BSP's COVID-19 measures unleash P2.2 trillion into system
MANILA, Philippines — The central bank has so far unleashed P2.2 trillion into the financial system to avert liquidity strains and prevent long-lasting scarring in the economy due to the pandemic.
Bangko Sentral ng Pilipinas (BSP) Governor Benjamin Diokno said the mobilization of monetary instruments and other extraordinary measures freed up additional funds equivalent to 12.13 percent of gross domestic product (GDP).
“Amid heightened uncertainty in the COVID-19 pandemic, monetary policy has continued to focus on supporting economic activity and market confidence,” Diokno said in his weekly virtual press briefing.
The BSP chief said the bulk of the additional funds came from the central bank’s participation in the secondary government securities market with 6.16 percent of GDP, followed by the P540-billion provisional advance extended to the national government equivalent to 3.01 percent of GDP.
Other COVID-19 response measures include the lowering of banks’ reserve requirement ratio equivalent to 1.17 percent of GDP, alternative compliance to the RRR at 1.1 percent, the 200 basis points cut in interest rates equivalent to 0.58 percent of GDP, and the P20-billion dividend remittance to the treasury equivalent to 0.11 percent of GDP.
As a result, domestic interest rates reflected in the Treasury bill auction declined gradually as liquidity expanded by 5.1 percent to P14.2 trillion in end-April.
Diokno noted market sentiment has also improved, as indicated by high oversubscriptions in the government’s primary auctions for government securities, as well as in the BSP’s auctions for its term deposits and reverse repurchase facility.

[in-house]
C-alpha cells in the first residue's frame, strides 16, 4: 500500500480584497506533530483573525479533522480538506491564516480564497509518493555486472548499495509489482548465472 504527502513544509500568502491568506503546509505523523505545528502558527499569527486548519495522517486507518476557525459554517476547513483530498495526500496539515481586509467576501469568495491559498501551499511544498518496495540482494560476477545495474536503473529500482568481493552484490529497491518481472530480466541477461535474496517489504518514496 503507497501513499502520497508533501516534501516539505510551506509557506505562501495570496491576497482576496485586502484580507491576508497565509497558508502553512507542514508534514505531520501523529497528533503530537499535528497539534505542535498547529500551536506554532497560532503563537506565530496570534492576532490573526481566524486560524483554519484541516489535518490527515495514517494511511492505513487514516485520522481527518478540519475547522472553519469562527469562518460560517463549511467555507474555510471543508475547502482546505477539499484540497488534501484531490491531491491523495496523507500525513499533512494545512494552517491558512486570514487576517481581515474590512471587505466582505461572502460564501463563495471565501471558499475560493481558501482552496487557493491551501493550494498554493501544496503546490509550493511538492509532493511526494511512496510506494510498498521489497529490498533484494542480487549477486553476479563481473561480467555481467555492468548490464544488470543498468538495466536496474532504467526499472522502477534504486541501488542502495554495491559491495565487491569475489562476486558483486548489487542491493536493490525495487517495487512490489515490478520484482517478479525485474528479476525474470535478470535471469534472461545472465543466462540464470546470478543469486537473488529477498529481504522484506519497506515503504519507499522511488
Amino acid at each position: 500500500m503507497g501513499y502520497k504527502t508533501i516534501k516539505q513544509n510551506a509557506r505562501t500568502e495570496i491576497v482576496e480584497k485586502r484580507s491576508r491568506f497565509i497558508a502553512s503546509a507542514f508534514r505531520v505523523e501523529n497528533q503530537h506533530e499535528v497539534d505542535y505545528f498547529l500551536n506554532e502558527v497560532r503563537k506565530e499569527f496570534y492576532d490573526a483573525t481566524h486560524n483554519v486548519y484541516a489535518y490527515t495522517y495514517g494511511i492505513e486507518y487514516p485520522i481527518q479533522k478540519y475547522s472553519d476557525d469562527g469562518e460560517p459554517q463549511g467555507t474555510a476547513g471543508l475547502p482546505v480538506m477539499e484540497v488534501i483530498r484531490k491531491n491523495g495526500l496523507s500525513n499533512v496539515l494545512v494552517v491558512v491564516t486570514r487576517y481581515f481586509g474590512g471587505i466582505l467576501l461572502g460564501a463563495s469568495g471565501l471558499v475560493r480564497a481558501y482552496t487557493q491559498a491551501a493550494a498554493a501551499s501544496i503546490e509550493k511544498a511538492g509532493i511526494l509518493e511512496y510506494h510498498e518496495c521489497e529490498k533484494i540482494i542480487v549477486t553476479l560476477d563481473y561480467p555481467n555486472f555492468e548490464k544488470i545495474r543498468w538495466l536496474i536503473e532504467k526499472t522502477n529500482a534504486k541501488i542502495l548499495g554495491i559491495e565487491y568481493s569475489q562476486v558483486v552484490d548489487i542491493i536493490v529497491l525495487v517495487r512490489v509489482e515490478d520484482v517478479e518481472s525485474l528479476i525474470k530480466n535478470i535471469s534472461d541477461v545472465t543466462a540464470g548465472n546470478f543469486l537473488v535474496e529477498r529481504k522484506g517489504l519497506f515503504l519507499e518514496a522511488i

“This allowed the BSP to slowly recalibrate and normalize its monetary operations. The adjustments to our monetary operations, in time with the gradual reopening of the economy, should help facilitate the transmission of our accommodative stance to lower market rates, increase lending, and ultimately, to robust economic activity,” he added.
The BSP chief said he expects bank lending to improve in the coming months after further shrinking by five percent in April as demand remained weak due to bank risk aversion and uncertainty.
“The improvement in bank lending activity in the months ahead will largely depend on the pace of economic recovery as a whole, which in turn would be determined crucially by the progress in the vaccine rollout,” Diokno said.
The BSP sees inflation returning to within the two to four percent target by the second half of the year and next year as non-monetary measures address the supply-side constraints. Inflation averaged 4.4 percent from January to May this year.
“With a manageable inflation outlook, the BSP continues to prioritize the use of monetary policy space to provide support to economic activity amid the pandemic as key sectors transition to the post-pandemic phase,” he said.
Overall, he pointed out the accommodative monetary policy has helped bring down the cost of borrowing, revived activity in the government securities market, and maintained confidence in the banking system.
“Looking ahead, the BSP will continue to focus on keeping its monetary policy stance supportive of the government’s initiatives to address the effects of the pandemic, for as long as necessary, until the economic recovery gets underway,” Diokno said.
The BSP chief explained the country’s strong fundamentals, including the robust gross international reserves (GIR), would help address an earlier than expected rate hike by the US Federal Reserve that hinted of a possible increase in 2023 instead of 2024.
“As I keep telling there is an election that this forthcoming in the US, midterm election next year. And as my personal view, I doubt whether the Fed chairman will rock the boat, between now and that next election, and probably that it’s also not appropriate considering that there’s still a lot of uncertainty as a result of the pandemic,” Diokno said.
He reiterated an increase in interest rate in the US is not an immediate threat to the Philippines.
“We have a lot of tools that will address that concern, call it taper tantrum. Our GIR is healthy, and our interest rates at the moment is at rock bottom, so we can do a lot of measures to counteract any possible effect on the Philippines,” Diokno said.